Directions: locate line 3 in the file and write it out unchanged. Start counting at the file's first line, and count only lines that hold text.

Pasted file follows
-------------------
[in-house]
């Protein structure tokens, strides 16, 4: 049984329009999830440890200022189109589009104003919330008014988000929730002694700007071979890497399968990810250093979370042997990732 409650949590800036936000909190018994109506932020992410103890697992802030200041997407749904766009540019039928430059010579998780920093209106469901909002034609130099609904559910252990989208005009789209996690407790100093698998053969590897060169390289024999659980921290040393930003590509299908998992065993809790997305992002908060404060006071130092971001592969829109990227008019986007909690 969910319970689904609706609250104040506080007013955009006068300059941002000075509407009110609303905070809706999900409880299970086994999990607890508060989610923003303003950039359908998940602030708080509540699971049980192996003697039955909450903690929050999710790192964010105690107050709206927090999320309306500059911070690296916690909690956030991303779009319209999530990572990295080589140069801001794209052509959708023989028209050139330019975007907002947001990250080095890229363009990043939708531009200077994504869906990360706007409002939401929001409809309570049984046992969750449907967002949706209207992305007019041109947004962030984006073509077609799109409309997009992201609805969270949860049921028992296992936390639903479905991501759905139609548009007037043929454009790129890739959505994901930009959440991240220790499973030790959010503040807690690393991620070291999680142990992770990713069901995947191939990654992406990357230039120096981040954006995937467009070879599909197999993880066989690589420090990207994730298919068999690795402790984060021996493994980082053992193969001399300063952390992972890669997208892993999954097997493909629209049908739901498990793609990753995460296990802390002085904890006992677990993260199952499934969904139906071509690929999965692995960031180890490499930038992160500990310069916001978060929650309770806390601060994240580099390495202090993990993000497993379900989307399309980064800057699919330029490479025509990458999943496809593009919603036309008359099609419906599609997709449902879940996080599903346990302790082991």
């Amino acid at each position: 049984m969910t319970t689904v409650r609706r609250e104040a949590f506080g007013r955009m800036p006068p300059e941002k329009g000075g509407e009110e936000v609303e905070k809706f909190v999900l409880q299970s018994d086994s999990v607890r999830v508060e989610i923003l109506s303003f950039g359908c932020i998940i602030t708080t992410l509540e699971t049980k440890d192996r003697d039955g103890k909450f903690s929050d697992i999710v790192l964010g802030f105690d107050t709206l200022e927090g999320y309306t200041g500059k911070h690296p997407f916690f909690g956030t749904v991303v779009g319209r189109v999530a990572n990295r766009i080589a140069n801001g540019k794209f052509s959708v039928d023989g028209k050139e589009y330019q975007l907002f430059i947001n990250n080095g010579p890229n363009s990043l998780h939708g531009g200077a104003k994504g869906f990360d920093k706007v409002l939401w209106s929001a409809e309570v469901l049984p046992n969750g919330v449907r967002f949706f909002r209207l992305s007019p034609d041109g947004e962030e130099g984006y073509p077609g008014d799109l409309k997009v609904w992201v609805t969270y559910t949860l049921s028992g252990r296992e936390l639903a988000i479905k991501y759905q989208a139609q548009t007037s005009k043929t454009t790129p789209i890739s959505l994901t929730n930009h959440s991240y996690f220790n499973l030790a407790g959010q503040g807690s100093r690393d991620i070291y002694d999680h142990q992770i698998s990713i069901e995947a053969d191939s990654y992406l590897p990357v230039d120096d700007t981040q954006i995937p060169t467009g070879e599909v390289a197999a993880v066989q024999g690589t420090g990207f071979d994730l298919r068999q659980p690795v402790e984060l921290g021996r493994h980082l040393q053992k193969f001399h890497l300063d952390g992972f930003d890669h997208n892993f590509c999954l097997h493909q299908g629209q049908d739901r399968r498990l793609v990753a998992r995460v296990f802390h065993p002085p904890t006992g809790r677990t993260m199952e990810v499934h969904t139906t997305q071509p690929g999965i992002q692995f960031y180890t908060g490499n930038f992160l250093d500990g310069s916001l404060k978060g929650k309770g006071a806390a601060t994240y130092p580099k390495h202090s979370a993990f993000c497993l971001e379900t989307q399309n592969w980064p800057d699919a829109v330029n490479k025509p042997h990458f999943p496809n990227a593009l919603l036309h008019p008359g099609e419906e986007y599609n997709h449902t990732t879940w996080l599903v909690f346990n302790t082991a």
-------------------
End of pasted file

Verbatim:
């Amino acid at each position: 049984m969910t319970t689904v409650r609706r609250e104040a949590f506080g007013r955009m800036p006068p300059e941002k329009g000075g509407e009110e936000v609303e905070k809706f909190v999900l409880q299970s018994d086994s999990v607890r999830v508060e989610i923003l109506s303003f950039g359908c932020i998940i602030t708080t992410l509540e699971t049980k440890d192996r003697d039955g103890k909450f903690s929050d697992i999710v790192l964010g802030f105690d107050t709206l200022e927090g999320y309306t200041g500059k911070h690296p997407f916690f909690g956030t749904v991303v779009g319209r189109v999530a990572n990295r766009i080589a140069n801001g540019k794209f052509s959708v039928d023989g028209k050139e589009y330019q975007l907002f430059i947001n990250n080095g010579p890229n363009s990043l998780h939708g531009g200077a104003k994504g869906f990360d920093k706007v409002l939401w209106s929001a409809e309570v469901l049984p046992n969750g919330v449907r967002f949706f909002r209207l992305s007019p034609d041109g947004e962030e130099g984006y073509p077609g008014d799109l409309k997009v609904w992201v609805t969270y559910t949860l049921s028992g252990r296992e936390l639903a988000i479905k991501y759905q989208a139609q548009t007037s005009k043929t454009t790129p789209i890739s959505l994901t929730n930009h959440s991240y996690f220790n499973l030790a407790g959010q503040g807690s100093r690393d991620i070291y002694d999680h142990q992770i698998s990713i069901e995947a053969d191939s990654y992406l590897p990357v230039d120096d700007t981040q954006i995937p060169t467009g070879e599909v390289a197999a993880v066989q024999g690589t420090g990207f071979d994730l298919r068999q659980p690795v402790e984060l921290g021996r493994h980082l040393q053992k193969f001399h890497l300063d952390g992972f930003d890669h997208n892993f590509c999954l097997h493909q299908g629209q049908d739901r399968r498990l793609v990753a998992r995460v296990f802390h065993p002085p904890t006992g809790r677990t993260m199952e990810v499934h969904t139906t997305q071509p690929g999965i992002q692995f960031y180890t908060g490499n930038f992160l250093d500990g310069s916001l404060k978060g929650k309770g006071a806390a601060t994240y130092p580099k390495h202090s979370a993990f993000c497993l971001e379900t989307q399309n592969w980064p800057d699919a829109v330029n490479k025509p042997h990458f999943p496809n990227a593009l919603l036309h008019p008359g099609e419906e986007y599609n997709h449902t990732t879940w996080l599903v909690f346990n302790t082991a």